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A physics class has majors and non-majors in a ratio of 4 to

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A physics class has majors and non-majors in a ratio of 4 to [#permalink]

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A physics class has majors and non-majors in a ratio of 4 to 10. If two more majors were to be added to the class, the ratio would then be 2 to 4. How many people are in the class?

A. 14
B. 28
C. 42
D. 56
E. 70
[Reveal] Spoiler: OA

Last edited by Bunuel on 22 Jul 2013, 04:53, edited 1 time in total.
Edited the OA.

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Re: A physics class has majors and non-majors in a ratio of 4 to [#permalink]

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New post 03 Jun 2012, 02:55
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phoenix9801 wrote:
Any help please. the book did not provide any answer. Thanks

A physics class has majors and non-majors in a ratio of 4 to 10. If two more majors were to be added to the class, the ratio would then be 2 to 4. How many people are in the class?

A. 14
B. 28
C. 42
D. 56
E. 70


Given: \(\frac{majors}{non-majors}=\frac{4x}{10x}\), for some positive multiple \(x\).

Also: \(\frac{4x+2}{10x}=\frac{2}{4}\) --> \(x=2\) --> \(total=majors+non-majors=4x+10x=14x=28\).

Answer: B.
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Re: A physics class has majors and non-majors in a ratio of 4 to [#permalink]

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Re: A physics class has majors and non-majors in a ratio of 4 to [#permalink]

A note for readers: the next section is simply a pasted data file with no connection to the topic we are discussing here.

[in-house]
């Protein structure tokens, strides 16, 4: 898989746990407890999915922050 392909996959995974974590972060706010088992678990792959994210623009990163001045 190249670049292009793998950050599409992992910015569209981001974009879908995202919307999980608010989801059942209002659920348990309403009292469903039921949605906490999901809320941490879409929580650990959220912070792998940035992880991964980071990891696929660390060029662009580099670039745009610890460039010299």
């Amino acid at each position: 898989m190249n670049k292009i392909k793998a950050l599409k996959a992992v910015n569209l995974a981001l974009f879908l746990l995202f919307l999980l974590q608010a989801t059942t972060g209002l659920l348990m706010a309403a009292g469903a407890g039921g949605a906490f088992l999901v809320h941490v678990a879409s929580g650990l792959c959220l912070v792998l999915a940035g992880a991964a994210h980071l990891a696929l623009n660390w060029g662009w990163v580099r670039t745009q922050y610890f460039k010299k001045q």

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New post 04 Mar 2015, 18:09
Hi All,

While most Test Takers would approach this question with Algebra (which is fine), the numbers involved are relatively "easy", so you can get to the correct answer with a bit of Arithmetic and TESTing THE ANSWERS.

We're told that the starting ratio of majors:non-majors is 4:10, which means that the starting number of majors MUST be a multiple of 4, the starting number of non-majors MUST be a multiple of 10 and the total number of students MUST be a multiple of 14 (for every 14 total people, 4 are majors and 10 are non-majors).

We're told that by adding 2 more majors to the class, the ratio changes to 2:4. We're asked for the TOTAL number of students in the class.

Normally, we would start with Answers B or D first, but here I'm going to start with A to show you the pattern in the answers...

Answer A: 14 total students

14 total
4 majors
10 non-majors

adding 2 majors gives us...
4+2 = 6 majors
10 non-majors
majors:non-majors is 6:10 = 3:5, which is NOT what we're looking for.
Eliminate Answer A

Answer B: 28 total students....notice how this is EXACTLY DOUBLE the number in Answer A.....this should make some of the math go faster....
28 total
8 majors
20 non-majors

adding 2 majors gives us...
8+2 = 10 majors
20 non-majors
majors:non-majors = 10:20 = 2:4, which IS a match for what we were told.

Final Answer:
[Reveal] Spoiler:
B


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Re: A physics class has majors and non-majors in a ratio of 4 to [#permalink]

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New post 04 Mar 2015, 22:26
phoenix9801 wrote:
A physics class has majors and non-majors in a ratio of 4 to 10. If two more majors were to be added to the class, the ratio would then be 2 to 4. How many people are in the class?

A. 14
B. 28
C. 42
D. 56
E. 70


Another option is to simply use brute force with some logic:

Say number of majors and non-majors are 4 and 10. If you add 2 more majors, you get 6 and 10. This ratio is higher than the required 1:2 so actual number of majors and non majors must be higher (so that the effect of 2 is slightly lower)
Say, if number of majors and non majors are 4*2 and 10*2. If you add 2 more majors, you get 10 and 20. This is the required ratio. So total number = 8+20 = 28

Answer (B)
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Re: A physics class has majors and non-majors in a ratio of 4 to   [#permalink] 04 Mar 2015, 22:26
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